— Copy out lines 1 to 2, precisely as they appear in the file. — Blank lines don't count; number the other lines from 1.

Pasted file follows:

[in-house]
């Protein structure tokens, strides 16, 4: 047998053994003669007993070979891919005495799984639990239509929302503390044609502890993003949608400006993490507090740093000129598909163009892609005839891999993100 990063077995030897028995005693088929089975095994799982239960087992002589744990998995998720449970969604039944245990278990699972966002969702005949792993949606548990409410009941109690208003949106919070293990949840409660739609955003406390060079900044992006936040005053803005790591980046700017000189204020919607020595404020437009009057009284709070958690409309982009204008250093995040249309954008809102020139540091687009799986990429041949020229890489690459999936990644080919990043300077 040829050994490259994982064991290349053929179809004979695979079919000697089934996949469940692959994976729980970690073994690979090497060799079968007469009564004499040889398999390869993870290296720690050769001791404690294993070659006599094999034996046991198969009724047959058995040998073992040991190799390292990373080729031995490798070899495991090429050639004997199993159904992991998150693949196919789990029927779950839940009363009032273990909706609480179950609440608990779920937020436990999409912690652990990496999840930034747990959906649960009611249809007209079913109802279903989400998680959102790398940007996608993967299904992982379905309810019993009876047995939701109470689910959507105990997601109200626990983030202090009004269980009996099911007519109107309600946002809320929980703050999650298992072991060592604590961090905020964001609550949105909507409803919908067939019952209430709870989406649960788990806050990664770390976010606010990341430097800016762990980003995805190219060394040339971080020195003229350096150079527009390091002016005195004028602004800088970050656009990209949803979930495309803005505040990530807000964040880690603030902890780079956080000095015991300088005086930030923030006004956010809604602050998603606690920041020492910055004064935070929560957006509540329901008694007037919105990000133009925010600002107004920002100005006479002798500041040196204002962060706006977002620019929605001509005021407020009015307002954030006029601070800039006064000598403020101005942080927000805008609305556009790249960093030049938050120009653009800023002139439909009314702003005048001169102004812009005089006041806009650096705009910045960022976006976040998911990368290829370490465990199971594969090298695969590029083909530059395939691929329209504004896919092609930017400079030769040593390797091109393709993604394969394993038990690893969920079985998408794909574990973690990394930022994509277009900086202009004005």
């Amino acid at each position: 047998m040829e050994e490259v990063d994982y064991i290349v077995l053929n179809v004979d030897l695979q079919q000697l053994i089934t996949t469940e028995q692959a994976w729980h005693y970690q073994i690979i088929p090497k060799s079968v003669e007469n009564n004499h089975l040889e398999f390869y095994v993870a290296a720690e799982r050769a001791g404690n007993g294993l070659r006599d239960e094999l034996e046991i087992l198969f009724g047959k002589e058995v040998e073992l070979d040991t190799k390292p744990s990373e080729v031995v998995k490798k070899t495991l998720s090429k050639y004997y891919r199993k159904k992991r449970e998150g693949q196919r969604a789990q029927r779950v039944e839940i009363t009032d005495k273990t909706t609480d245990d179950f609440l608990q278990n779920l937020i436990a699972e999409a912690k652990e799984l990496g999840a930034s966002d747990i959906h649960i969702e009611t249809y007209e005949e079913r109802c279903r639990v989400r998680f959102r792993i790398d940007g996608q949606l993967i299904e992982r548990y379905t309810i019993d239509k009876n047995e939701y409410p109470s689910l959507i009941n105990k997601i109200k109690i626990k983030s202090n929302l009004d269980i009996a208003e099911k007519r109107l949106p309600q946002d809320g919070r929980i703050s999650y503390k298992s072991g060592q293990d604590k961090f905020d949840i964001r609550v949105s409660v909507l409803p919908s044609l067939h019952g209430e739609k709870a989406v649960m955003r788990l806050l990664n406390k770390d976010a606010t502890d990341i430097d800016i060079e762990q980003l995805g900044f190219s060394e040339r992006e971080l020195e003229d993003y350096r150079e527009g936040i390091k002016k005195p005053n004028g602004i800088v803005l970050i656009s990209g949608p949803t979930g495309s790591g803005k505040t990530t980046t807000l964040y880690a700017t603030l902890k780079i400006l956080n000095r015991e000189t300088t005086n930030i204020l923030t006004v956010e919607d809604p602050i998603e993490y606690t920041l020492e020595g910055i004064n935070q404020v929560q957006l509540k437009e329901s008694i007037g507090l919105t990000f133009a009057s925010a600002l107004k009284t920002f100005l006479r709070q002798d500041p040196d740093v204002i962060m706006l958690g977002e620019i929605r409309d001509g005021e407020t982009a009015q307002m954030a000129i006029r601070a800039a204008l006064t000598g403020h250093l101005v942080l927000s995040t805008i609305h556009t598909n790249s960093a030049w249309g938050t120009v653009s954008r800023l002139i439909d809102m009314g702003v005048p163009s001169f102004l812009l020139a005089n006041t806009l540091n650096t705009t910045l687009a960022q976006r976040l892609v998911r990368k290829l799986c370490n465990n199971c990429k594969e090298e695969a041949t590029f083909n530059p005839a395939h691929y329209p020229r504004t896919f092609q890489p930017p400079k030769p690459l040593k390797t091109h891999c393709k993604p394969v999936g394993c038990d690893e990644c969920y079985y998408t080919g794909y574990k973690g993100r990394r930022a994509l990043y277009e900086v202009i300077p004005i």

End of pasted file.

[in-house]
């Protein structure tokens, strides 16, 4: 047998053994003669007993070979891919005495799984639990239509929302503390044609502890993003949608400006993490507090740093000129598909163009892609005839891999993100 990063077995030897028995005693088929089975095994799982239960087992002589744990998995998720449970969604039944245990278990699972966002969702005949792993949606548990409410009941109690208003949106919070293990949840409660739609955003406390060079900044992006936040005053803005790591980046700017000189204020919607020595404020437009009057009284709070958690409309982009204008250093995040249309954008809102020139540091687009799986990429041949020229890489690459999936990644080919990043300077 040829050994490259994982064991290349053929179809004979695979079919000697089934996949469940692959994976729980970690073994690979090497060799079968007469009564004499040889398999390869993870290296720690050769001791404690294993070659006599094999034996046991198969009724047959058995040998073992040991190799390292990373080729031995490798070899495991090429050639004997199993159904992991998150693949196919789990029927779950839940009363009032273990909706609480179950609440608990779920937020436990999409912690652990990496999840930034747990959906649960009611249809007209079913109802279903989400998680959102790398940007996608993967299904992982379905309810019993009876047995939701109470689910959507105990997601109200626990983030202090009004269980009996099911007519109107309600946002809320929980703050999650298992072991060592604590961090905020964001609550949105909507409803919908067939019952209430709870989406649960788990806050990664770390976010606010990341430097800016762990980003995805190219060394040339971080020195003229350096150079527009390091002016005195004028602004800088970050656009990209949803979930495309803005505040990530807000964040880690603030902890780079956080000095015991300088005086930030923030006004956010809604602050998603606690920041020492910055004064935070929560957006509540329901008694007037919105990000133009925010600002107004920002100005006479002798500041040196204002962060706006977002620019929605001509005021407020009015307002954030006029601070800039006064000598403020101005942080927000805008609305556009790249960093030049938050120009653009800023002139439909009314702003005048001169102004812009005089006041806009650096705009910045960022976006976040998911990368290829370490465990199971594969090298695969590029083909530059395939691929329209504004896919092609930017400079030769040593390797091109393709993604394969394993038990690893969920079985998408794909574990973690990394930022994509277009900086202009004005």